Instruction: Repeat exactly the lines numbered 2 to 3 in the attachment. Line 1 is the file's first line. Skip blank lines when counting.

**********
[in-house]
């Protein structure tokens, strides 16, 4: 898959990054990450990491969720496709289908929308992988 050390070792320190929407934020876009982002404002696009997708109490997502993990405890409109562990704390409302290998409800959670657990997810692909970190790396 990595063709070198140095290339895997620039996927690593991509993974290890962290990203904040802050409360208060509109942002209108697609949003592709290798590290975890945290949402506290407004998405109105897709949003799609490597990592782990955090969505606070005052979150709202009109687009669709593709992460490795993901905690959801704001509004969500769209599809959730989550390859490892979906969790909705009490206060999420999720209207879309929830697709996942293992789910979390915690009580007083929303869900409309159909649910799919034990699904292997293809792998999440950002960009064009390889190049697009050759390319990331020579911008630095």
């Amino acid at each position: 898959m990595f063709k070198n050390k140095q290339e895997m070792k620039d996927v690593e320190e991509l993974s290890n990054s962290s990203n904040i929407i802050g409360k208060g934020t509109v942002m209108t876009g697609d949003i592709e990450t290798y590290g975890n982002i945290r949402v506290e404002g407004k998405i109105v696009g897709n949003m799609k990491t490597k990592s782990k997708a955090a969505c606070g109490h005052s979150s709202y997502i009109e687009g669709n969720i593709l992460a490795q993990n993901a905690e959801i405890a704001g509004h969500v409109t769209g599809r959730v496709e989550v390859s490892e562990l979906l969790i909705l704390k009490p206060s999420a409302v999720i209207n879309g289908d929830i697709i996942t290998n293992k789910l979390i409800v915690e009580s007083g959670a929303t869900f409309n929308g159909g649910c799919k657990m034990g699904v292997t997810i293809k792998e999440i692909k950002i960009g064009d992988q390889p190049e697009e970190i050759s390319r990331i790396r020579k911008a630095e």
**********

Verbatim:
């Protein structure tokens, strides 16, 4: 898959990054990450990491969720496709289908929308992988 050390070792320190929407934020876009982002404002696009997708109490997502993990405890409109562990704390409302290998409800959670657990997810692909970190790396 990595063709070198140095290339895997620039996927690593991509993974290890962290990203904040802050409360208060509109942002209108697609949003592709290798590290975890945290949402506290407004998405109105897709949003799609490597990592782990955090969505606070005052979150709202009109687009669709593709992460490795993901905690959801704001509004969500769209599809959730989550390859490892979906969790909705009490206060999420999720209207879309929830697709996942293992789910979390915690009580007083929303869900409309159909649910799919034990699904292997293809792998999440950002960009064009390889190049697009050759390319990331020579911008630095």
């Amino acid at each position: 898959m990595f063709k070198n050390k140095q290339e895997m070792k620039d996927v690593e320190e991509l993974s290890n990054s962290s990203n904040i929407i802050g409360k208060g934020t509109v942002m209108t876009g697609d949003i592709e990450t290798y590290g975890n982002i945290r949402v506290e404002g407004k998405i109105v696009g897709n949003m799609k990491t490597k990592s782990k997708a955090a969505c606070g109490h005052s979150s709202y997502i009109e687009g669709n969720i593709l992460a490795q993990n993901a905690e959801i405890a704001g509004h969500v409109t769209g599809r959730v496709e989550v390859s490892e562990l979906l969790i909705l704390k009490p206060s999420a409302v999720i209207n879309g289908d929830i697709i996942t290998n293992k789910l979390i409800v915690e009580s007083g959670a929303t869900f409309n929308g159909g649910c799919k657990m034990g699904v292997t997810i293809k792998e999440i692909k950002i960009g064009d992988q390889p190049e697009e970190i050759s390319r990331i790396r020579k911008a630095e």